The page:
''No, no, your residential address'', he said.  I sheepishly gave him the number of my section officers' quarter.  I could see a smirk on his face.  Things did not end there.  After a couple of months, sure enough, I got a summons from the court. I sought divine intervention then from a gem of a Policy Commissioner in Hyderabad (Dora garu), and the matter was luckily sorted out.  Amen!

As the regards my role and responsibilities, the less said the better.  When the batch reached Hyderabad in 1969 after completing the training at Lal Bahadur Shastri Academy of Administration, the Pratyek' (separate) Telangana Movement was in full swing.  There were police firings all around and we saw agitationists burning tyres at road crossings. 

When I later joined as assistant / sub-collector of Hyderabad East in 1971, I was saddled with the inevitable responsibility of enquiring into deaths that occurred due to police firings. 

These magisterial enquiries took a heavy toll on my time.  In any case, I was not required to do the normal court work under the Criminal Procedure Code on account of the Policy Commissioner system having been put in place in the then Hyderabad District as a whole.

I lost out the most in terms of learning to be fluent in Telugu.  While my other non-Andhraite colleagues, had ample opportunity to try out their broken Telugu on the unsuspecting and tolerant ryots in the interior districts, my attempts to do the same in the rural areas of Hyderabad district met with the stock response: ''Why do you trouble yourself, we can understand Urdu''. 

I was complimented for my excellent command over Urdu, by which they, of course, meant Hindi.

But the most embarrassing and, therefore, memorable experience of that 'posting' was my attempt to serve tea to the President of India, who happened to be passing through my rural jurisdiction.  One day late in the evening, I received a letter from the General Administraion Department that the then President of India (late Shri V V Giri) was going by train from New Delhi to Madras (now Chennai) and on the way his train would stop for about an hour at 6:00 am at a station called Ghatkesar, about an hour's drive from Hyderabad. 

I was ordered to make the 'necessary arrangements'.  I did not know what to do.  I called tehsildar of the concerned taluk, a venerable old gentlemen brought up in the traditional nizami culture.  We tried to decipher its implications of the curt official memorandum.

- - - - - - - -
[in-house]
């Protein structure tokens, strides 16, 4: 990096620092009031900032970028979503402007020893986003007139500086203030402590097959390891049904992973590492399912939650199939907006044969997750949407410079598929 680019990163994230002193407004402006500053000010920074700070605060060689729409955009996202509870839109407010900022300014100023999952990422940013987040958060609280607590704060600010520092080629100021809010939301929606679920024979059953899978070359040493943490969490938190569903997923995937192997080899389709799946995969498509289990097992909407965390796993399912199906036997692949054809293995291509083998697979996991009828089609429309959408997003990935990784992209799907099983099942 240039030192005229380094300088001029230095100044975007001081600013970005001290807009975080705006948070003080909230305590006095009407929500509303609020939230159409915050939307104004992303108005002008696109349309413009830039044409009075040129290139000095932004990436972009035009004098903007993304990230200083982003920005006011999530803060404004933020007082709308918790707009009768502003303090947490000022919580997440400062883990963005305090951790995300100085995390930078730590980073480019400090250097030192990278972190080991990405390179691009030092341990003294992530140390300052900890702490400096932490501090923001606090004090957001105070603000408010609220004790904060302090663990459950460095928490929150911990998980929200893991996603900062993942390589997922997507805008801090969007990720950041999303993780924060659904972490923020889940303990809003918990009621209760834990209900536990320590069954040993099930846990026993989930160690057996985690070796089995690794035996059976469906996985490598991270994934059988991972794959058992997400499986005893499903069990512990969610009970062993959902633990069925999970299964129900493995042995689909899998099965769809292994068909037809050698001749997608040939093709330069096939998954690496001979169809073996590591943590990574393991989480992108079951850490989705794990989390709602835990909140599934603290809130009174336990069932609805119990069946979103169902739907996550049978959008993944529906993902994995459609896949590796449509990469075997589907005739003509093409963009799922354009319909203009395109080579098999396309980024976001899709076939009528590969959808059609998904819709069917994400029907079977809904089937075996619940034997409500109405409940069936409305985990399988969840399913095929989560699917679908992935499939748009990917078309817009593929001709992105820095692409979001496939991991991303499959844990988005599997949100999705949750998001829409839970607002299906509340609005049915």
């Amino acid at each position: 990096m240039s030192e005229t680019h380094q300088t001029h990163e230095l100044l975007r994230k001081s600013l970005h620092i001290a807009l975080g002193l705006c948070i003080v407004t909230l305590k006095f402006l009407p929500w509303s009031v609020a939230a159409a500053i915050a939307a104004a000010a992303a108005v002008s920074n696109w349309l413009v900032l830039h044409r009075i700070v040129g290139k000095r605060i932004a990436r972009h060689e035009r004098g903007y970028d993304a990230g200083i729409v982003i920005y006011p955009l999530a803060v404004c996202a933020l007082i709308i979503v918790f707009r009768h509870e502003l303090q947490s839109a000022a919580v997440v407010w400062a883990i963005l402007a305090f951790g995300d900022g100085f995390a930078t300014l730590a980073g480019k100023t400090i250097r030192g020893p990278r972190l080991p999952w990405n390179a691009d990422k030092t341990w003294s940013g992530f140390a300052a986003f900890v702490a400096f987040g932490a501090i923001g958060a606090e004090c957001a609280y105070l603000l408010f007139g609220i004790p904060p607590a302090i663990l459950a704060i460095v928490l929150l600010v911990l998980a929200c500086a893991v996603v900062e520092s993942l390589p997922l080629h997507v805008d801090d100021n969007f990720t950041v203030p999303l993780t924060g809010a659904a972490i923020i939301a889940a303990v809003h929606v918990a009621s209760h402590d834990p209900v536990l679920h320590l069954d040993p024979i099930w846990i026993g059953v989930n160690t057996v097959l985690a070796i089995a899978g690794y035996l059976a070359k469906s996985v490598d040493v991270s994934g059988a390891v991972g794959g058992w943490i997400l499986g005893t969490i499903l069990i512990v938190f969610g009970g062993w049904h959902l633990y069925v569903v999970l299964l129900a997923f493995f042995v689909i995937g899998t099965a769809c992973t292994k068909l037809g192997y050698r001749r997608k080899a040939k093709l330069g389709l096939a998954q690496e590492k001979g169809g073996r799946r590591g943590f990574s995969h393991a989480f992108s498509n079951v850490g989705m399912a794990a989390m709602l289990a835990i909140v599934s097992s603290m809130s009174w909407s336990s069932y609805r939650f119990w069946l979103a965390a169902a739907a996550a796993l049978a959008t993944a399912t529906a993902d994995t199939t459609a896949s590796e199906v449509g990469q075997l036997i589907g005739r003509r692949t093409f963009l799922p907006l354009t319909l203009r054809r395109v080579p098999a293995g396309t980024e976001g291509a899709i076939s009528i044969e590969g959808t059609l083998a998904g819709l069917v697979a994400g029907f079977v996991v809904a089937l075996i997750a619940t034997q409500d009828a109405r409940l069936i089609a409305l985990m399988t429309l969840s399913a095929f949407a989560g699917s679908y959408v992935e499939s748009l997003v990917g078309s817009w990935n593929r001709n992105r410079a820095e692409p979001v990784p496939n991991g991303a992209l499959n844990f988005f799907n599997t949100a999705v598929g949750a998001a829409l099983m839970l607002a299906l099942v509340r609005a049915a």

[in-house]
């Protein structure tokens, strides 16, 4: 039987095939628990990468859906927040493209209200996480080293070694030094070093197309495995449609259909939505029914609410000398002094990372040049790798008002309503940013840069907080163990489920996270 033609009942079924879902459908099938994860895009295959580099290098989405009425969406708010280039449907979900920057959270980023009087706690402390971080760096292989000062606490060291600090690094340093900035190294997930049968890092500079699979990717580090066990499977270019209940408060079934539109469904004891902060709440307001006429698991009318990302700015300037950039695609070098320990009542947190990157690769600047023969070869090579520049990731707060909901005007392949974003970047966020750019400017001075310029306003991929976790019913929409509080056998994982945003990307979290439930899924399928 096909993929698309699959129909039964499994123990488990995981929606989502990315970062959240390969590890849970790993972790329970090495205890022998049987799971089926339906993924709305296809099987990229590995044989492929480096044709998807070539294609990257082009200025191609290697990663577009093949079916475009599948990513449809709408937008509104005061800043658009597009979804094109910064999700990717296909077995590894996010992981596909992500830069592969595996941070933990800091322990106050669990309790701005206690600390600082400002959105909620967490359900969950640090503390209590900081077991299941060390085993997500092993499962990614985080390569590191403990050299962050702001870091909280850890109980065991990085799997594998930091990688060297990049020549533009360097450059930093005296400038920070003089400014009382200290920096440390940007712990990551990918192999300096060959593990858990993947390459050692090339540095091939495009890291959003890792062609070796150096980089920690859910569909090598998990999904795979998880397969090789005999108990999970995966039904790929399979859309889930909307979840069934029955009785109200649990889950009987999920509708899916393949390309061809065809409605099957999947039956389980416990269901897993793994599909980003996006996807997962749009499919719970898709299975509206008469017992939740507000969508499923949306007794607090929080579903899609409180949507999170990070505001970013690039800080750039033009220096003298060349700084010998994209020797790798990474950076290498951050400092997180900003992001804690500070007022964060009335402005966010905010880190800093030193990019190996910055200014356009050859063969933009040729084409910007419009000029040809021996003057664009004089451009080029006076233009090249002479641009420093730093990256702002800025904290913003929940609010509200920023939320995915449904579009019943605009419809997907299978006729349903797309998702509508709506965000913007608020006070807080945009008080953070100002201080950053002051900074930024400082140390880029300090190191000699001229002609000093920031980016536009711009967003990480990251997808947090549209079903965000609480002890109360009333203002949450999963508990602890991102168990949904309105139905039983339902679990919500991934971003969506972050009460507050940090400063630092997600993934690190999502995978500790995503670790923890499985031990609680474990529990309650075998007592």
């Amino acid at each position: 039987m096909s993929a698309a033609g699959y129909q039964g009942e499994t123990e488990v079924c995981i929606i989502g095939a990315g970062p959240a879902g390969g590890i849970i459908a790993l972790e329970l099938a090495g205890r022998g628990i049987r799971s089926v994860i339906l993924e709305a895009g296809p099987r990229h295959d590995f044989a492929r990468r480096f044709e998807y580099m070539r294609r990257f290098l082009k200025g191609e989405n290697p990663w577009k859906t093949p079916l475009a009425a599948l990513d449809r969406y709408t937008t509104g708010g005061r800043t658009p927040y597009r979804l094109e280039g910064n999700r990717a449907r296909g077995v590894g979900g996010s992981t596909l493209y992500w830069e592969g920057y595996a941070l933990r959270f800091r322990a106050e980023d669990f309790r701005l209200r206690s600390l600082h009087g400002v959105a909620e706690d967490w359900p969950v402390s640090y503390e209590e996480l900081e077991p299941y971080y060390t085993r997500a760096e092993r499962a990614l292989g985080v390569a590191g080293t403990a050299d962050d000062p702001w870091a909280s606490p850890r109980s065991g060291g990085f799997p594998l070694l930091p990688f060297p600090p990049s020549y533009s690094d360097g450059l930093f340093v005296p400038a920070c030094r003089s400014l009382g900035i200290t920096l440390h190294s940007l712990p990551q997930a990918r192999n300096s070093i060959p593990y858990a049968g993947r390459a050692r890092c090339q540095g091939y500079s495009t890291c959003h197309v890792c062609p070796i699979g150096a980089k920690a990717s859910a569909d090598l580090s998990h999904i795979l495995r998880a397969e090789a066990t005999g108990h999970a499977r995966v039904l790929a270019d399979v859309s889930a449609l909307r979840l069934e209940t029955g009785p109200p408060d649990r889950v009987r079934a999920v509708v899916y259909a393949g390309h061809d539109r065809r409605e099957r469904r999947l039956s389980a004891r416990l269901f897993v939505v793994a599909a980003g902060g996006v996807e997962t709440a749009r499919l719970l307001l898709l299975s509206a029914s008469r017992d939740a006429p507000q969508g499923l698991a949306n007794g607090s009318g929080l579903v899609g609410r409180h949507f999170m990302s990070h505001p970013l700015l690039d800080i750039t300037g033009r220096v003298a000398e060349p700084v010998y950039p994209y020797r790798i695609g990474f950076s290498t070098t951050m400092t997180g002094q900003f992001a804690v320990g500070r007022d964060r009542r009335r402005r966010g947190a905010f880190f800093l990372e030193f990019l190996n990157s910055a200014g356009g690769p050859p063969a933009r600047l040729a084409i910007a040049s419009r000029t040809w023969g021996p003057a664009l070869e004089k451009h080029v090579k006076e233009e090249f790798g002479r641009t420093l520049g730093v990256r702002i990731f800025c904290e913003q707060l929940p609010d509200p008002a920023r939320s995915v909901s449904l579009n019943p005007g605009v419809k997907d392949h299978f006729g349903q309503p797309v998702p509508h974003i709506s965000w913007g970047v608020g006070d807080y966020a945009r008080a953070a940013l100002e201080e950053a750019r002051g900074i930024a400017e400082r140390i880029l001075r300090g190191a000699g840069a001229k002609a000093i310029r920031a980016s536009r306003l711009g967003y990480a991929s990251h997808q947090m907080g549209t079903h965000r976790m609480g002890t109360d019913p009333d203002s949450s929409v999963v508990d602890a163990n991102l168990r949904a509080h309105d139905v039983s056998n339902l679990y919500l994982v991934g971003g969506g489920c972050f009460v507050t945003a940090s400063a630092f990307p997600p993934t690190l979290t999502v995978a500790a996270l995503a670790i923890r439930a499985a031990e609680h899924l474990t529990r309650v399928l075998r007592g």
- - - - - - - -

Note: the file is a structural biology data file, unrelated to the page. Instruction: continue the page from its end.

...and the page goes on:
Why was the President stopping at a god-forsaken place like Ghatkesar for an hour?  Weren't the chief minister and the chief secretary required by protocol to be present to receive and see him off? 

The seasoned tehsildar said that it was not for us to question the wisdom of the state government.  We have been asked to be there so we should be there and attend to whatever was required to be done on the spot to the best of our ability. 

Then the idea came to us in a flash.  Six am was the time for the arrival of the train.  Surely the President would like to have a cup of tea.  Since we could not have offered Railway platform tea, I asked my wife to prepare half a dozen cups of tea to carry in a thermos flask.

I was nervous and couldn't sleep well during the night.  Soon the alarm clock rang.  It was 4:00 am.  I got ready and the tehsildar arrived at 4:30 am.  He had helpfully brought a couple of packets of biscuits.

Armed with tea and biscuits, we reached Ghatkesar railway station by about 5:30 am and waited with bated breath for the train to arrive.  To our surprise, apart from us and the station master and a few members of the railway staff, there was no gathering on the platform. 

Punctually the train arrived at 6:00 am on the platform.  We waited for the doors to open and the President to alight.  It was summer time, and in spite of the early hour of the day, I was sweating profusely inside my woolen bundgala.

A large contingent of Railway Protection Force and other security personnel got down from various bogies and took their positions along the platform.  The President was nowhere in sight.  We enquired from the security personnel as to when the President would alight and what was his programme.  They were clueless. 

As a last resort we approached an un-uniformed person who had got down from the train.  He informed us that the train had stopped in order to enable the President to visit the loo in the train, because it would not have been very convenient for him to do so in the moving train.

We waited till the train had departed and had tea and biscuits, in the august company of the station master. 

The pleasantries exchanged among us about the entire episodes are best left unrecorded.